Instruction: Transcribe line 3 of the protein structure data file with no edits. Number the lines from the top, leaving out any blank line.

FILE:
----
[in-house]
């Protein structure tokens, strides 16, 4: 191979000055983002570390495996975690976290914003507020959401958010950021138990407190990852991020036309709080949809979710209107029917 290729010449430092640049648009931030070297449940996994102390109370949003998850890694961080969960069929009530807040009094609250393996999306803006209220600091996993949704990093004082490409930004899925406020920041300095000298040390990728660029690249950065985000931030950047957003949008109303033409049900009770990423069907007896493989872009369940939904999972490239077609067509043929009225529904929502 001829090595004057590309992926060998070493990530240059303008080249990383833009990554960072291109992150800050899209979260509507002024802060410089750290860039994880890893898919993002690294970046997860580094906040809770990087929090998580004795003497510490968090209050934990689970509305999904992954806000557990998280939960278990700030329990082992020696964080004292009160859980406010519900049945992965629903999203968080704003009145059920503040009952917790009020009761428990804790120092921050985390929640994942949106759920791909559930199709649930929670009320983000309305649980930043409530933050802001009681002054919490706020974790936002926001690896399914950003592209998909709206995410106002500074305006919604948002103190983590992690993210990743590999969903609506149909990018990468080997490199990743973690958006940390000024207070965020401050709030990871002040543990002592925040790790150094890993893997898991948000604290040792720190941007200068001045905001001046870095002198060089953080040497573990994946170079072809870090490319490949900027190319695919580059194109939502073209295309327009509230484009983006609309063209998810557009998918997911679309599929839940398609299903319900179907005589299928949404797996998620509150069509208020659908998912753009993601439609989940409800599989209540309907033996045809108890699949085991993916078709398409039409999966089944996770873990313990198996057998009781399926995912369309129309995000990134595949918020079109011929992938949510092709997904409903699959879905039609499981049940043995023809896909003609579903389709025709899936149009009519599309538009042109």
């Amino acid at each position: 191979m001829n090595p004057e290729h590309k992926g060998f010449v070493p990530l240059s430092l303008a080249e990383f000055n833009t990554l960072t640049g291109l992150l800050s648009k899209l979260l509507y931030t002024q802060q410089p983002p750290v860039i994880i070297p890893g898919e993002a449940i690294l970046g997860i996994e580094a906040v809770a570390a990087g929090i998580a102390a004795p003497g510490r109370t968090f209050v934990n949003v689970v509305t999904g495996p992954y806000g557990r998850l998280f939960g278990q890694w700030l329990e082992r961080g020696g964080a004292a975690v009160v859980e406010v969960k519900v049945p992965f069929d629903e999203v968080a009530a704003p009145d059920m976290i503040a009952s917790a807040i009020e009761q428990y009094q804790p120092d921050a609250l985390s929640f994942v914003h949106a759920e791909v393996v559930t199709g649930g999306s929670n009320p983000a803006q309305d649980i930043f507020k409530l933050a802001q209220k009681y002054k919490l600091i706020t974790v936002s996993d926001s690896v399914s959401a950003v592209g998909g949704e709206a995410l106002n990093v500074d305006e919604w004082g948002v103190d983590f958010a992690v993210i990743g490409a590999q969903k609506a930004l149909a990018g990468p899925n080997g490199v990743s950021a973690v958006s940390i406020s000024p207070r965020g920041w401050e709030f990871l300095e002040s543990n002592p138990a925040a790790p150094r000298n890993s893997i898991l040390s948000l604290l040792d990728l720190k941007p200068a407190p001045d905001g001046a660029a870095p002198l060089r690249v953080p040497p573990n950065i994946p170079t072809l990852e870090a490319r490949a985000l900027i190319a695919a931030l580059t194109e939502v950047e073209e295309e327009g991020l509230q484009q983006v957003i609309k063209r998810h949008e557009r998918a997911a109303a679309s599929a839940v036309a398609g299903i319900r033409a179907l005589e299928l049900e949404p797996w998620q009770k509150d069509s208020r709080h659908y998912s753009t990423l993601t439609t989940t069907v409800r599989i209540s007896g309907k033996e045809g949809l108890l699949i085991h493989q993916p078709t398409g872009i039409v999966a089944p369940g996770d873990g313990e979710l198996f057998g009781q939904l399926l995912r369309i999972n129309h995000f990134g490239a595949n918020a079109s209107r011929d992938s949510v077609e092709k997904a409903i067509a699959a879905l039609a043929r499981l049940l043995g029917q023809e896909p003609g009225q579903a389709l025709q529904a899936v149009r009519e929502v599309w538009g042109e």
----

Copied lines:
């Amino acid at each position: 191979m001829n090595p004057e290729h590309k992926g060998f010449v070493p990530l240059s430092l303008a080249e990383f000055n833009t990554l960072t640049g291109l992150l800050s648009k899209l979260l509507y931030t002024q802060q410089p983002p750290v860039i994880i070297p890893g898919e993002a449940i690294l970046g997860i996994e580094a906040v809770a570390a990087g929090i998580a102390a004795p003497g510490r109370t968090f209050v934990n949003v689970v509305t999904g495996p992954y806000g557990r998850l998280f939960g278990q890694w700030l329990e082992r961080g020696g964080a004292a975690v009160v859980e406010v969960k519900v049945p992965f069929d629903e999203v968080a009530a704003p009145d059920m976290i503040a009952s917790a807040i009020e009761q428990y009094q804790p120092d921050a609250l985390s929640f994942v914003h949106a759920e791909v393996v559930t199709g649930g999306s929670n009320p983000a803006q309305d649980i930043f507020k409530l933050a802001q209220k009681y002054k919490l600091i706020t974790v936002s996993d926001s690896v399914s959401a950003v592209g998909g949704e709206a995410l106002n990093v500074d305006e919604w004082g948002v103190d983590f958010a992690v993210i990743g490409a590999q969903k609506a930004l149909a990018g990468p899925n080997g490199v990743s950021a973690v958006s940390i406020s000024p207070r965020g920041w401050e709030f990871l300095e002040s543990n002592p138990a925040a790790p150094r000298n890993s893997i898991l040390s948000l604290l040792d990728l720190k941007p200068a407190p001045d905001g001046a660029a870095p002198l060089r690249v953080p040497p573990n950065i994946p170079t072809l990852e870090a490319r490949a985000l900027i190319a695919a931030l580059t194109e939502v950047e073209e295309e327009g991020l509230q484009q983006v957003i609309k063209r998810h949008e557009r998918a997911a109303a679309s599929a839940v036309a398609g299903i319900r033409a179907l005589e299928l049900e949404p797996w998620q009770k509150d069509s208020r709080h659908y998912s753009t990423l993601t439609t989940t069907v409800r599989i209540s007896g309907k033996e045809g949809l108890l699949i085991h493989q993916p078709t398409g872009i039409v999966a089944p369940g996770d873990g313990e979710l198996f057998g009781q939904l399926l995912r369309i999972n129309h995000f990134g490239a595949n918020a079109s209107r011929d992938s949510v077609e092709k997904a409903i067509a699959a879905l039609a043929r499981l049940l043995g029917q023809e896909p003609g009225q579903a389709l025709q529904a899936v149009r009519e929502v599309w538009g042109e």